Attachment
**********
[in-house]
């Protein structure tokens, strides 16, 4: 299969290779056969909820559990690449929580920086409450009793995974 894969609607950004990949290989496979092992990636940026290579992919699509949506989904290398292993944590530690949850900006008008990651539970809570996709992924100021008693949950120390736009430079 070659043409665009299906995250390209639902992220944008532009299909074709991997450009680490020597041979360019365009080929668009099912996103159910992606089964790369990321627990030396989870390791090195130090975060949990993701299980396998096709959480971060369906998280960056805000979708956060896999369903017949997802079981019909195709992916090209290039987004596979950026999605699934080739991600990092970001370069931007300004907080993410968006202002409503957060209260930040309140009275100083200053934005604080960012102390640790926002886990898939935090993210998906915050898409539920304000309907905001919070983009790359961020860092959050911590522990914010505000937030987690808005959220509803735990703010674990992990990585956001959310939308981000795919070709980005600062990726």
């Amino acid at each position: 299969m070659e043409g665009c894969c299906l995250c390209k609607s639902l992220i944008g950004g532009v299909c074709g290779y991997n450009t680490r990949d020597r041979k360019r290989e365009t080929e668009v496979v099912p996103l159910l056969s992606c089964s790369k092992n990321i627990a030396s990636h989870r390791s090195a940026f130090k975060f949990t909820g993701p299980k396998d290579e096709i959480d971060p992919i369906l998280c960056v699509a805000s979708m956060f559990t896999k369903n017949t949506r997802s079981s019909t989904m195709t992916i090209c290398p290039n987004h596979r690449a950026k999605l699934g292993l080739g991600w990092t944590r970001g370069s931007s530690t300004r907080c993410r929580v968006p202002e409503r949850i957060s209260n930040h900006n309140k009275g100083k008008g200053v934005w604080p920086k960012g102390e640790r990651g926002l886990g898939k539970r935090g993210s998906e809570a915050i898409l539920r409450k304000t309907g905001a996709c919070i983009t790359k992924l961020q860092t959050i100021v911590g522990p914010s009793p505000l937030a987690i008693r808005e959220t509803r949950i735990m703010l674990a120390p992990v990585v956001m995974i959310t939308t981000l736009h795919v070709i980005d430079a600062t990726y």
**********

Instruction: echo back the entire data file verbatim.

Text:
[in-house]
């Protein structure tokens, strides 16, 4: 299969290779056969909820559990690449929580920086409450009793995974 894969609607950004990949290989496979092992990636940026290579992919699509949506989904290398292993944590530690949850900006008008990651539970809570996709992924100021008693949950120390736009430079 070659043409665009299906995250390209639902992220944008532009299909074709991997450009680490020597041979360019365009080929668009099912996103159910992606089964790369990321627990030396989870390791090195130090975060949990993701299980396998096709959480971060369906998280960056805000979708956060896999369903017949997802079981019909195709992916090209290039987004596979950026999605699934080739991600990092970001370069931007300004907080993410968006202002409503957060209260930040309140009275100083200053934005604080960012102390640790926002886990898939935090993210998906915050898409539920304000309907905001919070983009790359961020860092959050911590522990914010505000937030987690808005959220509803735990703010674990992990990585956001959310939308981000795919070709980005600062990726």
């Amino acid at each position: 299969m070659e043409g665009c894969c299906l995250c390209k609607s639902l992220i944008g950004g532009v299909c074709g290779y991997n450009t680490r990949d020597r041979k360019r290989e365009t080929e668009v496979v099912p996103l159910l056969s992606c089964s790369k092992n990321i627990a030396s990636h989870r390791s090195a940026f130090k975060f949990t909820g993701p299980k396998d290579e096709i959480d971060p992919i369906l998280c960056v699509a805000s979708m956060f559990t896999k369903n017949t949506r997802s079981s019909t989904m195709t992916i090209c290398p290039n987004h596979r690449a950026k999605l699934g292993l080739g991600w990092t944590r970001g370069s931007s530690t300004r907080c993410r929580v968006p202002e409503r949850i957060s209260n930040h900006n309140k009275g100083k008008g200053v934005w604080p920086k960012g102390e640790r990651g926002l886990g898939k539970r935090g993210s998906e809570a915050i898409l539920r409450k304000t309907g905001a996709c919070i983009t790359k992924l961020q860092t959050i100021v911590g522990p914010s009793p505000l937030a987690i008693r808005e959220t509803r949950i735990m703010l674990a120390p992990v990585v956001m995974i959310t939308t981000l736009h795919v070709i980005d430079a600062t990726y």